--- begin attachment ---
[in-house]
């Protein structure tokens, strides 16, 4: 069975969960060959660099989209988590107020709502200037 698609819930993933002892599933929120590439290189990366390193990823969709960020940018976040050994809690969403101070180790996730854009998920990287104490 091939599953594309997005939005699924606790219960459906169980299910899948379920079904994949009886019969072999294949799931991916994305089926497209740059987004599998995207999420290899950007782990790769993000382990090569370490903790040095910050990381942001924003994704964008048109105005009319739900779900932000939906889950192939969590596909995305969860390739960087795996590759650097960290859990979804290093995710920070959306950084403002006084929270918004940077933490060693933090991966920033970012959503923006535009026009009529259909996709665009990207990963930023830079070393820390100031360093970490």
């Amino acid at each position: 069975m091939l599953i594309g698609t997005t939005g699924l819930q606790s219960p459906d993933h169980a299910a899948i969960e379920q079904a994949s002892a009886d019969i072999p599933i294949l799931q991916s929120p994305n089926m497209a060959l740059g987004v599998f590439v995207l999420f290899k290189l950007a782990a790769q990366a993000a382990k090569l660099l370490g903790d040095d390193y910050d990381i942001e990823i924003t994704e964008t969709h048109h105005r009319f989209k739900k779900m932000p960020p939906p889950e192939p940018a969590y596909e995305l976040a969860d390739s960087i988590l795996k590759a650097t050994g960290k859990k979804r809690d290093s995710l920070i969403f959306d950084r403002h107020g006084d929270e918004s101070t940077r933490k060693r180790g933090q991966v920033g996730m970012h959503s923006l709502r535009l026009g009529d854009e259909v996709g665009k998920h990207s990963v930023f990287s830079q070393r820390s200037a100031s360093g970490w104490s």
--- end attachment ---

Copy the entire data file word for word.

[in-house]
């Protein structure tokens, strides 16, 4: 069975969960060959660099989209988590107020709502200037 698609819930993933002892599933929120590439290189990366390193990823969709960020940018976040050994809690969403101070180790996730854009998920990287104490 091939599953594309997005939005699924606790219960459906169980299910899948379920079904994949009886019969072999294949799931991916994305089926497209740059987004599998995207999420290899950007782990790769993000382990090569370490903790040095910050990381942001924003994704964008048109105005009319739900779900932000939906889950192939969590596909995305969860390739960087795996590759650097960290859990979804290093995710920070959306950084403002006084929270918004940077933490060693933090991966920033970012959503923006535009026009009529259909996709665009990207990963930023830079070393820390100031360093970490």
């Amino acid at each position: 069975m091939l599953i594309g698609t997005t939005g699924l819930q606790s219960p459906d993933h169980a299910a899948i969960e379920q079904a994949s002892a009886d019969i072999p599933i294949l799931q991916s929120p994305n089926m497209a060959l740059g987004v599998f590439v995207l999420f290899k290189l950007a782990a790769q990366a993000a382990k090569l660099l370490g903790d040095d390193y910050d990381i942001e990823i924003t994704e964008t969709h048109h105005r009319f989209k739900k779900m932000p960020p939906p889950e192939p940018a969590y596909e995305l976040a969860d390739s960087i988590l795996k590759a650097t050994g960290k859990k979804r809690d290093s995710l920070i969403f959306d950084r403002h107020g006084d929270e918004s101070t940077r933490k060693r180790g933090q991966v920033g996730m970012h959503s923006l709502r535009l026009g009529d854009e259909v996709g665009k998920h990207s990963v930023f990287s830079q070393r820390s200037a100031s360093g970490w104490s």